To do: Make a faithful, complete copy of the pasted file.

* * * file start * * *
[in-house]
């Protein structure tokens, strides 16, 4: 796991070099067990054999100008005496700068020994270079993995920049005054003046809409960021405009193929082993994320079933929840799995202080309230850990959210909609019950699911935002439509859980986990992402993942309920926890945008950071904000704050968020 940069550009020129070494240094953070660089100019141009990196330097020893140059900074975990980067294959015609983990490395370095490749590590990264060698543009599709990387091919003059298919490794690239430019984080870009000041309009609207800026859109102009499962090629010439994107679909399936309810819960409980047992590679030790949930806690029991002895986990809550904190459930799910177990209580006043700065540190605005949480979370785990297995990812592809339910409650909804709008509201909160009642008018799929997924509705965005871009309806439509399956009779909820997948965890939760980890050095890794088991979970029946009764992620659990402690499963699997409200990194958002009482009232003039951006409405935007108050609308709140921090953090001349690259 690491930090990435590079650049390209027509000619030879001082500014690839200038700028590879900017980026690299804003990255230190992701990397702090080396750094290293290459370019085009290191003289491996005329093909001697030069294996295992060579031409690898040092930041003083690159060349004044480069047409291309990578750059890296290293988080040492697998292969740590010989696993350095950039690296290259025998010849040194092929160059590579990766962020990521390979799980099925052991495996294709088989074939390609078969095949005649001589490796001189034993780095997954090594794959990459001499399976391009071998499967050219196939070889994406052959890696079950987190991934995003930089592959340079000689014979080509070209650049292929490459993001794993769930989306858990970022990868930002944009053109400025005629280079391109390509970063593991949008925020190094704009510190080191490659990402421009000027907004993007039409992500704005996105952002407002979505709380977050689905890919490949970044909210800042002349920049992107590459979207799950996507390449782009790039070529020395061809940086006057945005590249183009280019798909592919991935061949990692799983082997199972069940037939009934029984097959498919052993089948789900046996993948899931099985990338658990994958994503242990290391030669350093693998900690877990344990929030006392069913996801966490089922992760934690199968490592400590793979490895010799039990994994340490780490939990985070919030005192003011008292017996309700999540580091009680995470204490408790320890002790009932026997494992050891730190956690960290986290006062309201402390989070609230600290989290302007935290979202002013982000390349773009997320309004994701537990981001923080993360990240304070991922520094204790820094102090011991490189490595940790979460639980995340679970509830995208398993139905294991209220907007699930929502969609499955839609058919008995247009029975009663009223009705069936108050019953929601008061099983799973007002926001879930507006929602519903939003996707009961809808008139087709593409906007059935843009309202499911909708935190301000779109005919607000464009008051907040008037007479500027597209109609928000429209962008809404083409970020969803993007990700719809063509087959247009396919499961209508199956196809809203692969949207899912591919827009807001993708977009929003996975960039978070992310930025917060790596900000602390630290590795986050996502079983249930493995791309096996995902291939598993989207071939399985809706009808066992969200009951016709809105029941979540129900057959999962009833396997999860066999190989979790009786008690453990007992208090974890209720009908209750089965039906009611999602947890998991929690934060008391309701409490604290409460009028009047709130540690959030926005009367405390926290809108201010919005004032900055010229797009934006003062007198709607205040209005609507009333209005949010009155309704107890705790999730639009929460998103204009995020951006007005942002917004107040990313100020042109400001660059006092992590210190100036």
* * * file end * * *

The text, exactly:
[in-house]
């Protein structure tokens, strides 16, 4: 796991070099067990054999100008005496700068020994270079993995920049005054003046809409960021405009193929082993994320079933929840799995202080309230850990959210909609019950699911935002439509859980986990992402993942309920926890945008950071904000704050968020 940069550009020129070494240094953070660089100019141009990196330097020893140059900074975990980067294959015609983990490395370095490749590590990264060698543009599709990387091919003059298919490794690239430019984080870009000041309009609207800026859109102009499962090629010439994107679909399936309810819960409980047992590679030790949930806690029991002895986990809550904190459930799910177990209580006043700065540190605005949480979370785990297995990812592809339910409650909804709008509201909160009642008018799929997924509705965005871009309806439509399956009779909820997948965890939760980890050095890794088991979970029946009764992620659990402690499963699997409200990194958002009482009232003039951006409405935007108050609308709140921090953090001349690259 690491930090990435590079650049390209027509000619030879001082500014690839200038700028590879900017980026690299804003990255230190992701990397702090080396750094290293290459370019085009290191003289491996005329093909001697030069294996295992060579031409690898040092930041003083690159060349004044480069047409291309990578750059890296290293988080040492697998292969740590010989696993350095950039690296290259025998010849040194092929160059590579990766962020990521390979799980099925052991495996294709088989074939390609078969095949005649001589490796001189034993780095997954090594794959990459001499399976391009071998499967050219196939070889994406052959890696079950987190991934995003930089592959340079000689014979080509070209650049292929490459993001794993769930989306858990970022990868930002944009053109400025005629280079391109390509970063593991949008925020190094704009510190080191490659990402421009000027907004993007039409992500704005996105952002407002979505709380977050689905890919490949970044909210800042002349920049992107590459979207799950996507390449782009790039070529020395061809940086006057945005590249183009280019798909592919991935061949990692799983082997199972069940037939009934029984097959498919052993089948789900046996993948899931099985990338658990994958994503242990290391030669350093693998900690877990344990929030006392069913996801966490089922992760934690199968490592400590793979490895010799039990994994340490780490939990985070919030005192003011008292017996309700999540580091009680995470204490408790320890002790009932026997494992050891730190956690960290986290006062309201402390989070609230600290989290302007935290979202002013982000390349773009997320309004994701537990981001923080993360990240304070991922520094204790820094102090011991490189490595940790979460639980995340679970509830995208398993139905294991209220907007699930929502969609499955839609058919008995247009029975009663009223009705069936108050019953929601008061099983799973007002926001879930507006929602519903939003996707009961809808008139087709593409906007059935843009309202499911909708935190301000779109005919607000464009008051907040008037007479500027597209109609928000429209962008809404083409970020969803993007990700719809063509087959247009396919499961209508199956196809809203692969949207899912591919827009807001993708977009929003996975960039978070992310930025917060790596900000602390630290590795986050996502079983249930493995791309096996995902291939598993989207071939399985809706009808066992969200009951016709809105029941979540129900057959999962009833396997999860066999190989979790009786008690453990007992208090974890209720009908209750089965039906009611999602947890998991929690934060008391309701409490604290409460009028009047709130540690959030926005009367405390926290809108201010919005004032900055010229797009934006003062007198709607205040209005609507009333209005949010009155309704107890705790999730639009929460998103204009995020951006007005942002917004107040990313100020042109400001660059006092992590210190100036």